Much to the chagrin of many teens, and the dismay of many parents, teens are often faced with an assortment of moral dilemmas. These issues can range from deciding upon the proper way to deal with complex interactions with peers to determining what they should and shouldn't do when faced with potentially problematic behaviour options. While nothing can make a decision easy when faced with one of these dilemmas, teens may be able to more effectively navigate through them if they take time to think about how they will respond to each before they face them.
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Bullying is a hot-button issue, at least in part because some bullied teens have gone to extreme measures to end their torment, even electing, at times, to take their own lives. While some teens choose to intercede when they see bullying-related injustices, others simply go along with the crowd. To see what your teen would do in this situation, discuss this issue with him.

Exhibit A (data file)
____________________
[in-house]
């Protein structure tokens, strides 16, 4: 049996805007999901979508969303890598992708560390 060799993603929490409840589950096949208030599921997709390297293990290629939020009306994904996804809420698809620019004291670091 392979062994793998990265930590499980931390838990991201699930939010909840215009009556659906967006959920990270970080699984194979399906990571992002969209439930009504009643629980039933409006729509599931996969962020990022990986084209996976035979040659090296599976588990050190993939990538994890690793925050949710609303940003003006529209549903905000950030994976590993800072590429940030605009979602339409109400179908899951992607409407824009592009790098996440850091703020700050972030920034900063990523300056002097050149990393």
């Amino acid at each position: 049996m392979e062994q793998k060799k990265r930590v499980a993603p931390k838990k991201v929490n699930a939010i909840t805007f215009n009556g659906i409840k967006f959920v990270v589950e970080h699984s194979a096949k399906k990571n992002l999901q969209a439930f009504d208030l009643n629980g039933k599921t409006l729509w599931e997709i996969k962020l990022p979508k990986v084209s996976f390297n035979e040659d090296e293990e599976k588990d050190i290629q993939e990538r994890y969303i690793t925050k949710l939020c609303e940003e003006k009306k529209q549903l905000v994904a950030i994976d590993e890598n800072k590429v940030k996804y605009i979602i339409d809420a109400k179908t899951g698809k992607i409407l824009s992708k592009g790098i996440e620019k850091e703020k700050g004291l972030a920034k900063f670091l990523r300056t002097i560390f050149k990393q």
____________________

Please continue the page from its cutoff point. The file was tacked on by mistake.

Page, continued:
For many teens, sex is not only on the brain but present in their everyday lives. As the Centers for Disease Control and Prevention reports, 46 per cent of all high school students said that they were no longer virgins in 2009. Because of the potential serious consequences of sexual activity, this behaviour is not something in which teens should engage lightly, but instead something they should carefully consider and plan.
While the law says no one under 21 should drink, many teens pay little heed to this age requirement. Whether eager to experience alcohol-induced fun, or simply swayed by peer pressure, many teens opt to participate in alcohol consumption. To increase the likelihood that teens make wise, or at least safe, alcohol-related choices, discuss this topic with your teen.
Telling on Someone
The desire not to be a snitch leads many teens to avoid telling adults about serious situations, even if keeping their mouths closed means putting a friend in danger. While there is certainly something to be said for being a trustworthy friend, it is also important for teens to, at times, share things with adults. For example, if a friend confides that she has thought about suicide, this issue is far to serious to be ignored and, at least in this case, should be shared with an adult.
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